BBQ gets people riled up. It’s all about the sauce, and declaring which one is the best induces heated conversations and invitations to try rival concoctions with friends old and new. Whether it’s the mayonnaise-based Alabama white sauce, the vinegary North Carolina style, or the tangy Memphis style, people have their favorite they swear by.
But the most replicated BBQ sauce style is Kansas City, the thick smoky-sweet brown sauce with a touch of heat. It’s popular; millions of bottles are sold annually and featured on tables at every BBQ restaurant and home cookouts.
According to Visit KC, a man named Henry Perry ushed in Kansas City’s barbecue craze when he started barbecuing in an outdoor pit adjacent to his streetcar barn in the early 1920s. In this early iteration, Perry served slabs of food wrapped in newspaper. His food was an instant hit and led to others opening their own outfits, imitating Perry’s technique while developing their own recipes.
Later, a group of families – Bryant, Gates, Boyd, Harris, and Thompson – brought in the next wave of Kansas City BBQ. By this time, KC was famous for its stockyard and meat-packing industry, so it was the ideal location to perfect pitmaster techniques. BBQ culture was born, and it is hard to imagine living life without it as it has migrated worldwide.
Kansas City boasts more than 100 barbecue restaurants and even has a Kansas City Barbeque Society to advocate for Kansas City-style BBQ worldwide.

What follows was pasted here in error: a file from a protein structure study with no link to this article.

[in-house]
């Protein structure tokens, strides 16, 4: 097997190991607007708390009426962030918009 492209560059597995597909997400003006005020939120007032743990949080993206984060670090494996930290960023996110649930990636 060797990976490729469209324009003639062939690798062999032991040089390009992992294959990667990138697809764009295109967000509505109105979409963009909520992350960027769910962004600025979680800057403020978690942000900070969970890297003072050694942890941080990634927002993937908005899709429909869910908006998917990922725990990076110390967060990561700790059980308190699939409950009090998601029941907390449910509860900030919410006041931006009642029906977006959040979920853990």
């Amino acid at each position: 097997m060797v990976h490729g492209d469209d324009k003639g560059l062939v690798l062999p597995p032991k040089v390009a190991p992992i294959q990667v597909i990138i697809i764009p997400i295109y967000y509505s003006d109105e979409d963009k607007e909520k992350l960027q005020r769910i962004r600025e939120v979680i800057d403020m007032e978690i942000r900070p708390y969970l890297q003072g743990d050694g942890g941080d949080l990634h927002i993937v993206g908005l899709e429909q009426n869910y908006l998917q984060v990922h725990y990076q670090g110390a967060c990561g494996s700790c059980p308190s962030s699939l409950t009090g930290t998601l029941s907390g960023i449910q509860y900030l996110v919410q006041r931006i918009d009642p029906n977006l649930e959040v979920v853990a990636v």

This recipe from Food52’s Kelly Vaughan recreates the Kansas City style BBQ sauce by taking favorite elements of famous sauces:
I used a combination of light brown sugar and honey for sweetness and just six ground spices (I liked the little bit of heat that ground cayenne pepper brought to the sauce but if you prefer a sweeter sauce, you can omit it altogether). Liquid smoke was necessary and surprisingly easy to find in my local grocery store, and using smoked paprika, rather than sweet paprika, added another layer of, well, smokiness that’s an essential part of good barbecue.
Mason jars are ideal for storing the sauce as they look great and stack easily. However, any airtight container will do. As the sauce cooks on the stove, the smell it produces is mouthwatering, and no doubt you will find yourself tasting it again and again during the cooking process, as only good cooks do.
So avoid the temptation to use store-bought sauce and make this version at home today!
- 10 3/4 ounces canned tomato purée
- 1/2 cup light brown sugar, packed
- 1/4 cup apple cider vinegar
- 2 tablespoons honey
- 1 1/2 tablespoons liquid smoke
- 1 1/2 teaspoons kosher salt, plus more to taste
- 1 teaspoon ground mustard
- 1 teaspoon ground smoked paprika
- 1 teaspoon garlic powder
- 1 teaspoon onion powder
- 1/4 teaspoon ground black pepper
- 1/8 teaspoon ground cayenne pepper (optional)
- Combine all ingredients in a 1½-quart saucepan and whisk to combine.
- Cook over medium heat until bubbles break across the surface, about two minutes.
- Continue to cook for 5 to 7 more minutes until the sauce thickens, whisking frequently.
- Cool completely before transferring to an airtight container or mason jar.
- Store in the refrigerator for up to seven days.
You can watch how to “freestyle” BBQ sauce here.
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